Your Best Life Now by Joel Osteen

0978044653275_500X500Joel Osteen was born on March 5, 1963, the son of John and Dolores (known as “Dodie”) Osteen. John founded Lakewood Church in Houston Texas on May 10, 1959, and pastored the church until his death in 1999. While he began his career in ministry as a Baptist, he later experienced something he believed was the baptism of the Holy Spirit and founded Lakewood as a haven for charismatic Baptists. By the 1980s John and Dodie had become well-known among their fellow charismatics. The church had over 5,000 in attendance and their services were broadcast across the world. From a young age Joel was involved in this work, laboring behind the scenes in support of the family ministry.

When John Osteen died suddenly of a heart attack on January 23, 1999, Joel, who had preached his first sermon the week before, succeeded him as pastor with his wife, Victoria, serving as co-pastor. Very quickly, the church exploded in growth and Joel’s broadcasts become more popular than his father’s had ever been; his sermons, full of homespun wisdom and messages of self-empowerment, were heard all over the world and it was only a matter of time before he penned his first book.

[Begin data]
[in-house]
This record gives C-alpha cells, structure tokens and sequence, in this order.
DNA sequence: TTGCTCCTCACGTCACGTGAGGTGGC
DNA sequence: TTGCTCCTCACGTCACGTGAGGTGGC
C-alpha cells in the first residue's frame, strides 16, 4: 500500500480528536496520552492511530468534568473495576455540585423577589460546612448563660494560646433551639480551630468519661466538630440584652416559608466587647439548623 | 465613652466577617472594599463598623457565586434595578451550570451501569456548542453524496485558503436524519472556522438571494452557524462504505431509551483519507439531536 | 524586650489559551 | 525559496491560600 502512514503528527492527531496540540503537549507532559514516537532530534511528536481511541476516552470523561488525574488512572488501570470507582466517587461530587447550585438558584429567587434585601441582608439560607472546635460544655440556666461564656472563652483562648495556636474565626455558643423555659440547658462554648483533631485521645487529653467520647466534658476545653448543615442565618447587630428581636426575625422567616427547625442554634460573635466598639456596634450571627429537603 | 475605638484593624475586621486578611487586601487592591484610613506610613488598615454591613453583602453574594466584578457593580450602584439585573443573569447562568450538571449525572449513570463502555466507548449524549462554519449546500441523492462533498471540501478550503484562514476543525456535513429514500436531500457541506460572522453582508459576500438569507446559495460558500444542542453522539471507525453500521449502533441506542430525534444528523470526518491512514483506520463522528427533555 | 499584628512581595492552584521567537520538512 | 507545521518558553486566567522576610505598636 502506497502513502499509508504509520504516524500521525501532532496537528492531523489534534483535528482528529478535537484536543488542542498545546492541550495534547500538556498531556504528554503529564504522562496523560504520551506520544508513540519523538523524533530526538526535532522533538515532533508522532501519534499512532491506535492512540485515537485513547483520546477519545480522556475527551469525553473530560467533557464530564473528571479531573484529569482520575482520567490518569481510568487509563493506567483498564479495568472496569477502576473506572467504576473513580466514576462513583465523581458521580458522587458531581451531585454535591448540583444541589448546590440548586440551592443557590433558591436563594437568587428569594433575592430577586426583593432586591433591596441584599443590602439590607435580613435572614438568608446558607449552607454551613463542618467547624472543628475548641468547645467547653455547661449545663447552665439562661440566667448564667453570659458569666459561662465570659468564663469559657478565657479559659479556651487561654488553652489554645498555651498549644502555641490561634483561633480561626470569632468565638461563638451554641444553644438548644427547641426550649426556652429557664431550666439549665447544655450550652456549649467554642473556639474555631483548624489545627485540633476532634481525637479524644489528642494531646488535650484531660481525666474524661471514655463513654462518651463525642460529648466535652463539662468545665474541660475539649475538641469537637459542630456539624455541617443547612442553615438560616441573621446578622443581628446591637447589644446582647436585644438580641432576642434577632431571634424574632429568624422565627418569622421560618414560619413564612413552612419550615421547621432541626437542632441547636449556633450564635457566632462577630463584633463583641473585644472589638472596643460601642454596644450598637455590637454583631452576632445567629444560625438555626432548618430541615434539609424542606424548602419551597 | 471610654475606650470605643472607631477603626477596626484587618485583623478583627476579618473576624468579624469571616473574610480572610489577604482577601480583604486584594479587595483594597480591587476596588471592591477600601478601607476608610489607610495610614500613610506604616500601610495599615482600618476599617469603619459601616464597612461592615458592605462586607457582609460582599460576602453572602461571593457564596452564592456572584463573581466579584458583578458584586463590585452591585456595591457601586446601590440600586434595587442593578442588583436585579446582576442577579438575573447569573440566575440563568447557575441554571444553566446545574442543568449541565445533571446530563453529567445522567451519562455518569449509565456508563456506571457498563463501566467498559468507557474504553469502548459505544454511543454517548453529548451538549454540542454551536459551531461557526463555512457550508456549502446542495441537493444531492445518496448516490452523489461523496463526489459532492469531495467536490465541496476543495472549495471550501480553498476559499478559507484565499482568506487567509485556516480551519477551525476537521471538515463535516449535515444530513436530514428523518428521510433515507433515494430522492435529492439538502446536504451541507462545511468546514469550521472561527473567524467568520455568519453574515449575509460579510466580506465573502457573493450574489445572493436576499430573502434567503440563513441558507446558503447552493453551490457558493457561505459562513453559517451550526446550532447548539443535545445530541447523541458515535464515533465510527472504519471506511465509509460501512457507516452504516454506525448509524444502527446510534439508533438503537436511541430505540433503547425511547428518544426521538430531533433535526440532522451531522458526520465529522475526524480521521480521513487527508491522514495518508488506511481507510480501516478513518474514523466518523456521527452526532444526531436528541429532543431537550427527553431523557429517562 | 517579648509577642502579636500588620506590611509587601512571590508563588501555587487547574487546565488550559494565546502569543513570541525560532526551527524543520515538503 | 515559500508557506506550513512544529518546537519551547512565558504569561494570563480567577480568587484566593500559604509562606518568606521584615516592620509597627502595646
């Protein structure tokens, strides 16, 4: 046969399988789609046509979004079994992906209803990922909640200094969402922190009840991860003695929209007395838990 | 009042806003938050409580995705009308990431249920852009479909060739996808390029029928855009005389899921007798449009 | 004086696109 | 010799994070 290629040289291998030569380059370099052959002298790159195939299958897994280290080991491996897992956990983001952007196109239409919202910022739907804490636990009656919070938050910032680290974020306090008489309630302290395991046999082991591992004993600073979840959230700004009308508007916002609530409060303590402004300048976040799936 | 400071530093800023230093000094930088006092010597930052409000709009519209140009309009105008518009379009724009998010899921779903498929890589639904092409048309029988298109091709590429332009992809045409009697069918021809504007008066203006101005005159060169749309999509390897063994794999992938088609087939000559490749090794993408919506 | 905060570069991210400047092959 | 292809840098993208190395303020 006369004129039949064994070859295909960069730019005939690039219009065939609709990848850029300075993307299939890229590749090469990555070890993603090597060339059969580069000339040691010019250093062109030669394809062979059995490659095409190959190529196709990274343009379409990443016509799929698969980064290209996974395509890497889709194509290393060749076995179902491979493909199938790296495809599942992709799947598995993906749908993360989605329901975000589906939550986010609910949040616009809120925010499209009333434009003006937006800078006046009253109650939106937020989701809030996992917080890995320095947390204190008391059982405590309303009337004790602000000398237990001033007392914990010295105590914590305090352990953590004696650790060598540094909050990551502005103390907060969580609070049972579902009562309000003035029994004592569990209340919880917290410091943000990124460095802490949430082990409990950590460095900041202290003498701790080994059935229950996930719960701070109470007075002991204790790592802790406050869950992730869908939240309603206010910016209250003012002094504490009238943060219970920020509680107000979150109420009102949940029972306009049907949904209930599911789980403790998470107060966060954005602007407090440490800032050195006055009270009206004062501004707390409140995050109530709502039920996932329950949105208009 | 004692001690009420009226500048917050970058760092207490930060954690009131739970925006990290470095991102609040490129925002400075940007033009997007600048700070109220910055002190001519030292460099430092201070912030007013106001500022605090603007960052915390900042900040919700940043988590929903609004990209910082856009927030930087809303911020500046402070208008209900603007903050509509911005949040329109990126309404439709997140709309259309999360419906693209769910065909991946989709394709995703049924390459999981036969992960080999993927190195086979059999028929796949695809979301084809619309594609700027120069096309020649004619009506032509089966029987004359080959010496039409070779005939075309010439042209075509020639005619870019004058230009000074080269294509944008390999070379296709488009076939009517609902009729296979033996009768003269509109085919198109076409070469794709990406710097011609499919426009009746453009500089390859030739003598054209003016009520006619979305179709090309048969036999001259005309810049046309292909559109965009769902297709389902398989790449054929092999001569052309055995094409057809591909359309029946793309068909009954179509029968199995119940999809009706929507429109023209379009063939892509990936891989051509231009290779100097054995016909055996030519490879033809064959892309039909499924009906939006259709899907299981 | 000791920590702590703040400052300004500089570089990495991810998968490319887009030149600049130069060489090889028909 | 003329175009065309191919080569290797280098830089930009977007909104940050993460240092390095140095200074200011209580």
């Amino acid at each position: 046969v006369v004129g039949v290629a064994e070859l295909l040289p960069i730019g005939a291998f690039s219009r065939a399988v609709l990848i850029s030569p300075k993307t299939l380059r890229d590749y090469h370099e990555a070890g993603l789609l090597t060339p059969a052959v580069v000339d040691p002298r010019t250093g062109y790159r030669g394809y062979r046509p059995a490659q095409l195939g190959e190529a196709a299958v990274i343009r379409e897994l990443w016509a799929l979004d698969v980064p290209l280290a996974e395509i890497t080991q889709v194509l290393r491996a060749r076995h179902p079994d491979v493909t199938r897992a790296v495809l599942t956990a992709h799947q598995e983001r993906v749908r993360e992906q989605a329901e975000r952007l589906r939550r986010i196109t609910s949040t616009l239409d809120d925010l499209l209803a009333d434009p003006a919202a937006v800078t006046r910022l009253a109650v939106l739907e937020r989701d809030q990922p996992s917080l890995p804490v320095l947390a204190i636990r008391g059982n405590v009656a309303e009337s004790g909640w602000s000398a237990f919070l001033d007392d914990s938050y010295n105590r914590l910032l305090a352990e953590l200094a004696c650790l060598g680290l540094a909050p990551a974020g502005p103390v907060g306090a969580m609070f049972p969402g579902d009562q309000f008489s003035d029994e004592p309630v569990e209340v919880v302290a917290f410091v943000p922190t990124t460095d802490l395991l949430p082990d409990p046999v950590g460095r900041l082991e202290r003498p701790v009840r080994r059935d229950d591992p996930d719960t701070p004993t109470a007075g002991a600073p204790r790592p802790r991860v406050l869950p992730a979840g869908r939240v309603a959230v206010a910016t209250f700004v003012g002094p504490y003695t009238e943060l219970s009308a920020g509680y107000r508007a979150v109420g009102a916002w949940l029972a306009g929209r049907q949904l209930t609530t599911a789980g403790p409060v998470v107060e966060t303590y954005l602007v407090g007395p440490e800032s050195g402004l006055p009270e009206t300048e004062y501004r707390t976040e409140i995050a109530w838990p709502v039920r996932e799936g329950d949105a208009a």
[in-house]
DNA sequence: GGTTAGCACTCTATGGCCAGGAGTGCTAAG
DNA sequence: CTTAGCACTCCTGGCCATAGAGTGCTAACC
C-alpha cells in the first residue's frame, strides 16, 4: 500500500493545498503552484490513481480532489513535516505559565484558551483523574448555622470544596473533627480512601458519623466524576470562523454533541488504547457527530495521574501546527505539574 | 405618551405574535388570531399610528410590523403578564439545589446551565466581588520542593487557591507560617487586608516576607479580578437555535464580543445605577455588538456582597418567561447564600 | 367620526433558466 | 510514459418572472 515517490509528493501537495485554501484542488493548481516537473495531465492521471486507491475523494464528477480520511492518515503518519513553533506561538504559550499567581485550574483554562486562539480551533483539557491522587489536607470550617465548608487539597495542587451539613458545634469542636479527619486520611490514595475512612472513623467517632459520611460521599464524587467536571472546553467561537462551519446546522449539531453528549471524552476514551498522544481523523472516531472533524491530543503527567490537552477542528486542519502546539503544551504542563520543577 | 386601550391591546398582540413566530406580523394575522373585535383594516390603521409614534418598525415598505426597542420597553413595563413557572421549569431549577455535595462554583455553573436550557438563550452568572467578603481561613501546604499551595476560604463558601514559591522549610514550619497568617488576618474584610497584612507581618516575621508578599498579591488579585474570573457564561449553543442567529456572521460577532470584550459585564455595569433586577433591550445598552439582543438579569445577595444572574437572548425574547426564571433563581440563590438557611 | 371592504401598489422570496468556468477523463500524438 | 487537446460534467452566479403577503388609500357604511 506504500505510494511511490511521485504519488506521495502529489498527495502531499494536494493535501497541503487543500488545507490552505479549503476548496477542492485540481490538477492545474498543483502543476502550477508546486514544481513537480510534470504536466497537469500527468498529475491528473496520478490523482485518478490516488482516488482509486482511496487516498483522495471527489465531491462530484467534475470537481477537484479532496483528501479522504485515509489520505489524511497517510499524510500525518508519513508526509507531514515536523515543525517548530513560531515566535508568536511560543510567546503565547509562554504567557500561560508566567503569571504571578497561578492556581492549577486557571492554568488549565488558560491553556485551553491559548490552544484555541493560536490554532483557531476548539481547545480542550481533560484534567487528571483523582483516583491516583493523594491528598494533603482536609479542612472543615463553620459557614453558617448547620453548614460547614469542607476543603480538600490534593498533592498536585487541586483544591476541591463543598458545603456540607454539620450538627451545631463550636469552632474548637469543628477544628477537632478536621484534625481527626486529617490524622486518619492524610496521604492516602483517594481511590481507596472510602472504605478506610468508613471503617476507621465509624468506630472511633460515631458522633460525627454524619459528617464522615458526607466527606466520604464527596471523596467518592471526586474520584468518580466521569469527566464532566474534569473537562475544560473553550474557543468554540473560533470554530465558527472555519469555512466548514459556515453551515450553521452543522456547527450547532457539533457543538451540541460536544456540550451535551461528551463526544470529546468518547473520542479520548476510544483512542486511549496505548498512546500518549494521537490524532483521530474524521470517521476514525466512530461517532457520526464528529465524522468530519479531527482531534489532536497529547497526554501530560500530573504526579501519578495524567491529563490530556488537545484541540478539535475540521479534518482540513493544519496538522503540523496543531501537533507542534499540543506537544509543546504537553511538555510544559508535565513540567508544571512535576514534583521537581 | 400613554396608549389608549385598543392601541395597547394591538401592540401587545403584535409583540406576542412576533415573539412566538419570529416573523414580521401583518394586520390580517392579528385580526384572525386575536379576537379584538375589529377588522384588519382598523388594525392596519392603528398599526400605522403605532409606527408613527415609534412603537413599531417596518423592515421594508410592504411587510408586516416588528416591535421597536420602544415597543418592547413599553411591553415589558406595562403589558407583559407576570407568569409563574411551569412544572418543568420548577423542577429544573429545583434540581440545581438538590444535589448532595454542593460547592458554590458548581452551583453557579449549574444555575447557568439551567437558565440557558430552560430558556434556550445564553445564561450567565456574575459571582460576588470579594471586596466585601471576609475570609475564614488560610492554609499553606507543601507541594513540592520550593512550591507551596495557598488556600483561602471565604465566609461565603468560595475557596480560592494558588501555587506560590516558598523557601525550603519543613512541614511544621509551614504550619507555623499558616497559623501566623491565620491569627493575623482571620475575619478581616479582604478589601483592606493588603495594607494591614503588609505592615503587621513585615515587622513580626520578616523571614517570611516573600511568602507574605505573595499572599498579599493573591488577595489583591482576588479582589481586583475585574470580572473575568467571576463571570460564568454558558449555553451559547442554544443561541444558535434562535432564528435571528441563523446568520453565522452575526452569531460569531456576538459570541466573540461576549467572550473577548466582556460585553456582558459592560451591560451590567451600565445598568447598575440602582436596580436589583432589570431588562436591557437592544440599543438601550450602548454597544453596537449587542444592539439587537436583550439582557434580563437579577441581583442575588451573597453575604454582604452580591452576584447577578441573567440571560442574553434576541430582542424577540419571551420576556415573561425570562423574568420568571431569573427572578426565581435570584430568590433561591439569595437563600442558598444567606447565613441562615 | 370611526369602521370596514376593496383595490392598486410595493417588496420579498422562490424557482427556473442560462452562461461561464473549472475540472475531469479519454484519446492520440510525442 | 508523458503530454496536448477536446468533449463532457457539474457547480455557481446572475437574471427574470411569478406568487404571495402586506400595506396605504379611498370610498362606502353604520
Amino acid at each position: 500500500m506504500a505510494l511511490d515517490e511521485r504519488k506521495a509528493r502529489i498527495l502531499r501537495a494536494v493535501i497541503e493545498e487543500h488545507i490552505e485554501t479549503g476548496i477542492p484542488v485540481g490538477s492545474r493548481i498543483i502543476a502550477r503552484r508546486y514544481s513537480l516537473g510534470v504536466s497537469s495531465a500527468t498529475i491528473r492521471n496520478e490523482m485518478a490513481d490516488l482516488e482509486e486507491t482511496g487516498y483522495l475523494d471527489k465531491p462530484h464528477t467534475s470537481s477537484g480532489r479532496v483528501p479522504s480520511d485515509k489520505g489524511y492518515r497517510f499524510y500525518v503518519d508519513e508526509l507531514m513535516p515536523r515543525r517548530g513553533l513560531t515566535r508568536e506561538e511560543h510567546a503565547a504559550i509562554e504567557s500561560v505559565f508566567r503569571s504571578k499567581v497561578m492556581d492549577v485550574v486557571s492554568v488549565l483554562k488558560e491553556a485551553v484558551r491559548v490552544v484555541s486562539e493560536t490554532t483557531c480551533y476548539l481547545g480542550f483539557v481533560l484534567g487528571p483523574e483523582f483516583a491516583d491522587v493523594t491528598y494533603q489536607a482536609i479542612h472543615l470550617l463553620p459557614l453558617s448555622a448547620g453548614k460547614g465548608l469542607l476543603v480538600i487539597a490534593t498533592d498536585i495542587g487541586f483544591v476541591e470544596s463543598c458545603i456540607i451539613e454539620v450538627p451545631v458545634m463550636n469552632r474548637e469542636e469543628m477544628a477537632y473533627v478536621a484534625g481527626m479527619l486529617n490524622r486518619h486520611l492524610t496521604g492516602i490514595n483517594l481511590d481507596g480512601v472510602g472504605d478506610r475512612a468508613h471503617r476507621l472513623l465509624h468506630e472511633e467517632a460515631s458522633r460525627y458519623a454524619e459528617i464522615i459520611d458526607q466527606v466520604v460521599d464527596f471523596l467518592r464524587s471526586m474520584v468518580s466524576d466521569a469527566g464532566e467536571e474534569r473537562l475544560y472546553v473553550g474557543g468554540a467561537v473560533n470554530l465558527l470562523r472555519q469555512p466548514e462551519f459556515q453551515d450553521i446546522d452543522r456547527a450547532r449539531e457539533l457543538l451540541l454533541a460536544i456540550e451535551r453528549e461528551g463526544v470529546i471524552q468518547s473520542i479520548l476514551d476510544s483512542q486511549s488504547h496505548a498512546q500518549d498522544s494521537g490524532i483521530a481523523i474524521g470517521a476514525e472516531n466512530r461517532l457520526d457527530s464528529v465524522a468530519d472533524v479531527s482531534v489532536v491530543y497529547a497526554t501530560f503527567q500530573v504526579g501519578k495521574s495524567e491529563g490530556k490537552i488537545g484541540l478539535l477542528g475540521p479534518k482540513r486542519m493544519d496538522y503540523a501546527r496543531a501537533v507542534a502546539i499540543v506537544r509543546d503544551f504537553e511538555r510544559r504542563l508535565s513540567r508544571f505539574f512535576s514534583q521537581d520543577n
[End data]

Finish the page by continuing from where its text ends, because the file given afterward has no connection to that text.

In October 2004 FaithWords released Your Best Life Now: 7 Steps to Living at Your Full Potential. The book is framed around seven steps meant to instruct the reader in living out God’s big dream for his life.

  1. Enlarge Your Vision. Osteen begins the book by teaching that God wants to make our lives easier and provide his people with special advantages and preferential treatment. We need to learn to expect good things from God so, for example, if we are in a crowded parking lot, we can pray, “Father, I thank you for leading and guiding me. Your favor will cause me to get a good spot.” Throughout the day we ought to declare “The favor of God is causing this company to want to hire me. The favor of God is causing me to stand out in the crowd.”